The Stages of Shingles

The clinical manifestations of shingles can be divided into 3 phases.

Editor’s note: This article was originally published on January 14, 2021, and has since been updated.

Shingles, or herpes zoster, is an infection caused by the varicella zoster virus which remains in the body following an episode of chickenpox.1 After lying dormant and forgotten for decades in the neurons of a spinal nerve, it can reactivate as shingles.

shingles rash on abdomen | Image credit: Sunday Cat Studio -

Shingles is caused by the varicella zoster virus. | Image credit: Sunday Cat Studio -

The primary symptom associated with shingles is a painful red rash that erupts along 1 side of the body. Most commonly presenting as a band around the patient’s waistline or trunk, the rash can also break out in other locations like the face, neck, eyes, and ears.2

READ MORE: JAK Inhibitors May Increase Risk of Shingles in Patients With Immune-Mediated Inflammatory Diseases

Shingles’ clinical manifestations are divided into 3 distinct phases: preeruptive, acute eruptive, and chronic.3

Preeruptive Phase

The preeruptive phase—also known as the preherpetic neuralgia stage—usually lasts about 48 hours but can, in some cases, stretch to 10 days. It is characterized by sensory phenomena along 1 or more dermatomes, which correspond to an area of skin mainly supplied by a single spinal nerve. Symptoms common to this stage include headache, general fatigue, sensitivity to light, and fever.

Acute Eruptive Phase

The acute eruptive phase is marked by a continuation of the physical symptoms that began during the preeruptive phase, with the addition of severe pain and the emergence of lesions. The lesions start as macules—small circumscribed changes in the color of skin that are flat—and quickly progress to clusters of vesicles filled with fluid. New vesicles continue to form and rupture over a 3- to 5-day period. It is during this phase that the virus can be easily transmitted to others. The vesicles eventually dry up and crust over, and can take up to 4 weeks to heal. Pigmentation changes and scarring on the skin caused by the lesions may be permanent.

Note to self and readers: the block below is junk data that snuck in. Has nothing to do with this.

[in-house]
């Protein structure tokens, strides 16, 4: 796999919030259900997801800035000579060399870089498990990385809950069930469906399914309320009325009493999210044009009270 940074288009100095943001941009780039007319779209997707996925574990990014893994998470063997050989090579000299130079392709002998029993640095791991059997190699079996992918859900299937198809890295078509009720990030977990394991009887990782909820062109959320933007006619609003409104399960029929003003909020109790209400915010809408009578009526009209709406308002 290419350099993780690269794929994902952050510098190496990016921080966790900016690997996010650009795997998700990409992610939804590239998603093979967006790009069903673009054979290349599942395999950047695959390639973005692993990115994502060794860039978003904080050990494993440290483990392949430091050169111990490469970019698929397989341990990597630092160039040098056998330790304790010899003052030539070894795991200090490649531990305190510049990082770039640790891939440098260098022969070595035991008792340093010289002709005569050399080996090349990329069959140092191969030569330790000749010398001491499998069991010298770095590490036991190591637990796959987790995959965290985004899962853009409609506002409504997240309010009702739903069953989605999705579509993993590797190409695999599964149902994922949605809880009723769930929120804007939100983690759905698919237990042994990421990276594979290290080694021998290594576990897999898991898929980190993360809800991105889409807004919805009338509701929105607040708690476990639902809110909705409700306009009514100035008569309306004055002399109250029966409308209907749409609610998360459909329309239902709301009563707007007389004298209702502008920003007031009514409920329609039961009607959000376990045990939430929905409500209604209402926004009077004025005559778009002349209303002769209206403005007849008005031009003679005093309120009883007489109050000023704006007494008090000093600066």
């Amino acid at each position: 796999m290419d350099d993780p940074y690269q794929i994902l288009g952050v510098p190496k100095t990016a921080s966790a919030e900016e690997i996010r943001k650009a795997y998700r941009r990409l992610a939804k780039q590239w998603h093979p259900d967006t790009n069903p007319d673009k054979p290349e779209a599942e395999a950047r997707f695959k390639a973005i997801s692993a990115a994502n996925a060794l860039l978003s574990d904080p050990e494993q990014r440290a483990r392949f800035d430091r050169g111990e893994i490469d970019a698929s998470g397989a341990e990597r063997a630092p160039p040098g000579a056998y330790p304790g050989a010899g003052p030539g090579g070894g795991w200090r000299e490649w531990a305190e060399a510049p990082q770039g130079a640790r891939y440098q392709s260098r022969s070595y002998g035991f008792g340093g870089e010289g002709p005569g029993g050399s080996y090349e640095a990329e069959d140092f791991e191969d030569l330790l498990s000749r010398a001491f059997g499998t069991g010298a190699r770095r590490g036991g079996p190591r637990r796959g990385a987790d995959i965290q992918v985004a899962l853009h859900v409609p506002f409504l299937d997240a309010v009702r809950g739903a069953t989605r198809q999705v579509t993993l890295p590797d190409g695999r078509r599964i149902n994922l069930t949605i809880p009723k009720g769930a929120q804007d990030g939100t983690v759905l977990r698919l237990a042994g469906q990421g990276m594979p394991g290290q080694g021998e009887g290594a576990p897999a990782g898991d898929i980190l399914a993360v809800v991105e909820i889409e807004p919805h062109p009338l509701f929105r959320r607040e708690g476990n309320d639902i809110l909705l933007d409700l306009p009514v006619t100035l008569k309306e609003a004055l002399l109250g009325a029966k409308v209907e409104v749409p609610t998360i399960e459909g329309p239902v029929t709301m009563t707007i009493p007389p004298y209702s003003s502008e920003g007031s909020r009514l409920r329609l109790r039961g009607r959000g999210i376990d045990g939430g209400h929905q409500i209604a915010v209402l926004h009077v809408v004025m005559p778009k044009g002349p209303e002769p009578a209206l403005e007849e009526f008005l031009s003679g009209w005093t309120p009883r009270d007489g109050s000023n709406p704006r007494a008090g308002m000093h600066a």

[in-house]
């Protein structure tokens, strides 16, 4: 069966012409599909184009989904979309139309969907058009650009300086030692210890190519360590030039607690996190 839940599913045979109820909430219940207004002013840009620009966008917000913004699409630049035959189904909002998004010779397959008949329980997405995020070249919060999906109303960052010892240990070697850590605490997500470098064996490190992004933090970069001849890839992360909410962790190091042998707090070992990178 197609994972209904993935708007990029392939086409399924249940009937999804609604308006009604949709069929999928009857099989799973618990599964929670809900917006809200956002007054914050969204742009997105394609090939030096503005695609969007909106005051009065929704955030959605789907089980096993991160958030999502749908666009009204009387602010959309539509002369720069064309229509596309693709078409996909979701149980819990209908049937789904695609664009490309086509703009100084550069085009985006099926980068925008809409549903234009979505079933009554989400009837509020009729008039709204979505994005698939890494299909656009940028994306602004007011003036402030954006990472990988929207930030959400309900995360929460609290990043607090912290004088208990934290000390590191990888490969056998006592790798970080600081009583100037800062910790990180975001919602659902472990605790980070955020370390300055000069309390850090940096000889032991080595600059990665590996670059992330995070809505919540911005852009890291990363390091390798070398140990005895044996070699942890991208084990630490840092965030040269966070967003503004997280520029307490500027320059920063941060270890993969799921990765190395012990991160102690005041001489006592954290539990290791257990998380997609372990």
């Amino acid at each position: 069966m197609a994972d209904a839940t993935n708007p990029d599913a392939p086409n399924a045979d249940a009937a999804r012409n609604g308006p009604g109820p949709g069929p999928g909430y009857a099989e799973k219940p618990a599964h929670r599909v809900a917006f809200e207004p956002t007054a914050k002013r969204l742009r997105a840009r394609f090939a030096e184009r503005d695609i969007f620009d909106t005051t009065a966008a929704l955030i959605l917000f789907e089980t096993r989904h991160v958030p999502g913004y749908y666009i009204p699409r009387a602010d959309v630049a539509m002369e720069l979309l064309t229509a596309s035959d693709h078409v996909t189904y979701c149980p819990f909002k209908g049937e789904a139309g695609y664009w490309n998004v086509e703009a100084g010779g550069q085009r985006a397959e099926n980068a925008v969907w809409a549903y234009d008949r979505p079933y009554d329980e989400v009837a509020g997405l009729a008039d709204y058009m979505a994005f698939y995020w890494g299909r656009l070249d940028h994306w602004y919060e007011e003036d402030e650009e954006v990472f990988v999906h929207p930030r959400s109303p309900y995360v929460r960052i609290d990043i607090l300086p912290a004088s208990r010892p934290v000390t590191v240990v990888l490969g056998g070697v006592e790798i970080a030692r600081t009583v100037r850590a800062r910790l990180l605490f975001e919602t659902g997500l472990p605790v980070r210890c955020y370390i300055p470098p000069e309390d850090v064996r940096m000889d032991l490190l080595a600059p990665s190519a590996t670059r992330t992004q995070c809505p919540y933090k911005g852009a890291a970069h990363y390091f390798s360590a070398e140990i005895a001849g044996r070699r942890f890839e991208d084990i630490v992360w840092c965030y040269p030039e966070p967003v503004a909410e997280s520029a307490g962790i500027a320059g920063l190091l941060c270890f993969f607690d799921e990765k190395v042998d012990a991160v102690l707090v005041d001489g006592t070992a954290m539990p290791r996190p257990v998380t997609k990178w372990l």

Chronic Phase

The chronic phase, also known as postherpetic neuralgia, occurs in up to 20% of all patients with shingles. This phase is defined by recurrent pain lasting more than 4 weeks after the vesicles have healed. Other symptoms include abnormal skin sensations such as tingling, burning, and numbness caused by pressure on a nerve (paresthesia) and nerve damage (dysesthesia). The resulting pain, which can be excruciating and disabling, can last months or even years.

The shingles rash is usually self-limited and resolves without medical intervention, but most patients require relief from the accompanying pain and discomfort. Physical symptoms can be managed with nonsteroidal anti-inflammatory drugs, wet dressings, and calamine lotion.4

Antiviral medications such as acyclovir (Sitavig, Zovirax), famciclovir (Famvir), and valacyclovir (Valtrex) are also very effective, especially when prescribed within 72 hours of the onset of symptoms.5 Hospital admission is reserved for patients with severe symptoms, immunosuppression, disseminated herpes zoster, ophthalmic involvement, and other serious complications.

Pain associated with postherpetic neuralgia is notoriously difficult to manage. Two options include the topical analgesics found in lidocaine and capsaicin transdermal patches.

In the United States, 99% of individuals aged 50 years and older carry the varicella zoster virus in their bodies after having chickenpox as a child. Approximately 1 million of these individuals will experience shingles each year.1

Once varicella zoster virus is in the body, the only way to protect against shingles and related complications is vaccination. Shingrix (zoster vaccine, recombinant, adjuvanted) is approved by the FDA for use in adults aged 50 years and older.6 Shingrix is administered in 2 doses, delivered 2 to 6 months apart; it is more than 90% effective in all age groups tested.

In addition to dramatically reducing an individual’s chances of developing shingles, Shingrix also reduces the likelihood that they will pass along the varicella zoster virus to those who are vulnerable to infection, such as young children and adults who have no immunity to the virus.

READ MORE: Shingles Resource Center

  1. About shingles. CDC. Accessed April 25, 2024.
  2. Shingles. Jons Hopkins Medicine. Accessed April 25, 2024.
  3. Pollock DM. The 3 stages of shingles: What to know. Optum. Updated July 19, 2023. Accessed April 25, 2024.
  4. Ludmann P. What are the signs and symptoms of shingles? American Academy of Dermatology. Updated January 3, 2024. Accessed April 25, 2024.
  5. Dooling K, Anderson T. Five things you should know about shingles. CDC. Reviewed May 9, 2023. Accessed April 25, 2024.
  6. What everyone should know about the shingles vaccine (Shingrix). CDC. Reviewed May 8, 2023. Accessed April 25, 2024.
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